The Hey Girls mission is simple: for every pack of sanitary towels purchased, one pack is donated to a vulnerable young girl or woman across the UK, in a bid to action tangible change against period poverty. If you're not familiar with the phrase, "period poverty" refers to the lack of free and accessible sanitary products for those who can't afford them, leaving many vulnerable women without basic protection. Hey Girls believe access to sanitary care is a right, not a privilege, and that's why they operate their not-for-profit social enterprise on the one-in, one-out basis. The best bit? You can sign up to a monthly, bi-monthly or tri-monthly subscription, meaning you'll never get caught off guard by your flow, and neither will somebody else. Make your period meaningful.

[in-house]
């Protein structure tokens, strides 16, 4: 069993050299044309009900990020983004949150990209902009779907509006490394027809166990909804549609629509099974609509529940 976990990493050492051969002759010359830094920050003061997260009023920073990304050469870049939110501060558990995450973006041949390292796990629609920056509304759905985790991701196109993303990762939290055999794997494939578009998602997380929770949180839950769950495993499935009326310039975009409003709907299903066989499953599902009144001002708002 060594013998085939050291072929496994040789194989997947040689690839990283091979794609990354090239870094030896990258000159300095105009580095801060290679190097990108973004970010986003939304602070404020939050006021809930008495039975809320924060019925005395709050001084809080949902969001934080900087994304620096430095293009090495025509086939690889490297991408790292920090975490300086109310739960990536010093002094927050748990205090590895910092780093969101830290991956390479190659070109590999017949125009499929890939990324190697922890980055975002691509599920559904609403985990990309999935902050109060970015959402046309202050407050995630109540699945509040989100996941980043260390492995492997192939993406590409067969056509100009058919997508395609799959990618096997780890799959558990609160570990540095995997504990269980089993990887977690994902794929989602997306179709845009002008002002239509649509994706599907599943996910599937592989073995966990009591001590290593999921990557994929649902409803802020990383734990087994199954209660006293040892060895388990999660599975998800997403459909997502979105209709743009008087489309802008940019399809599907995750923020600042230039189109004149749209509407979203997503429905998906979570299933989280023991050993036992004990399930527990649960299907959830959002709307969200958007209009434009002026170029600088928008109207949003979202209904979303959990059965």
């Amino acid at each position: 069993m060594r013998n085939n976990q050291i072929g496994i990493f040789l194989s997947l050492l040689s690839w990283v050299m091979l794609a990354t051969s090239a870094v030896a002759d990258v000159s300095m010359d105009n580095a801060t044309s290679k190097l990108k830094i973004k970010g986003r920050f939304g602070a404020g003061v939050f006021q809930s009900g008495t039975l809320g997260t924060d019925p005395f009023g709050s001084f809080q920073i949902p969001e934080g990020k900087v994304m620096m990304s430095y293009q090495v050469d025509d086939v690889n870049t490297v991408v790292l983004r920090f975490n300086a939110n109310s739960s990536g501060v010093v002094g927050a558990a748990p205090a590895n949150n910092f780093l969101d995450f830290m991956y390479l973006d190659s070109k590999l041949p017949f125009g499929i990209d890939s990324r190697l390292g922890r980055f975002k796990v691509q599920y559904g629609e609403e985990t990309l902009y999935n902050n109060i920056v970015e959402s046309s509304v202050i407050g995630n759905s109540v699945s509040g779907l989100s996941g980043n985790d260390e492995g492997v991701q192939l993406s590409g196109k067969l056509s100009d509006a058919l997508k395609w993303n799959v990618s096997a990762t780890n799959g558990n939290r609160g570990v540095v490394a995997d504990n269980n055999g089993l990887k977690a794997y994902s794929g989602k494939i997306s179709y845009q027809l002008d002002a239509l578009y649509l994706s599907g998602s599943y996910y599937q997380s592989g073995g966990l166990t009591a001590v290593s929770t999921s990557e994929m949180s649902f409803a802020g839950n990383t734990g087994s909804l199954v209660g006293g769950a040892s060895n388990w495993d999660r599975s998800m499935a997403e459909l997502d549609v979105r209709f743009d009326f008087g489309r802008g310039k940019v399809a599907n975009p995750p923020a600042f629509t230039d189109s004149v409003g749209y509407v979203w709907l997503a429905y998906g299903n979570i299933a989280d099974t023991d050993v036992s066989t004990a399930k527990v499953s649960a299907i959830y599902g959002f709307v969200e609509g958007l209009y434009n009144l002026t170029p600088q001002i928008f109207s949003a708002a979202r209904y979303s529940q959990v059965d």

Founded in 2015, Saffron Records is an all-woman record label and Community Interest Scheme, working to offer a platform for young women invested in music. From performers to producers, Saffron Records nurtures 16-25 year old talent through a series of industry days, masterclasses and networking events, with artists on the Artist Development scheme ultimately releasing their own music through the label itself. Alongside helping young women break into music production and showcasing nurtured artists at their own gigs, S.R. also help those interested in the touring, PR and marketing side of the business, as well as extending education programmes to secondary schools which encourage teenage girls to try their hand at DJing.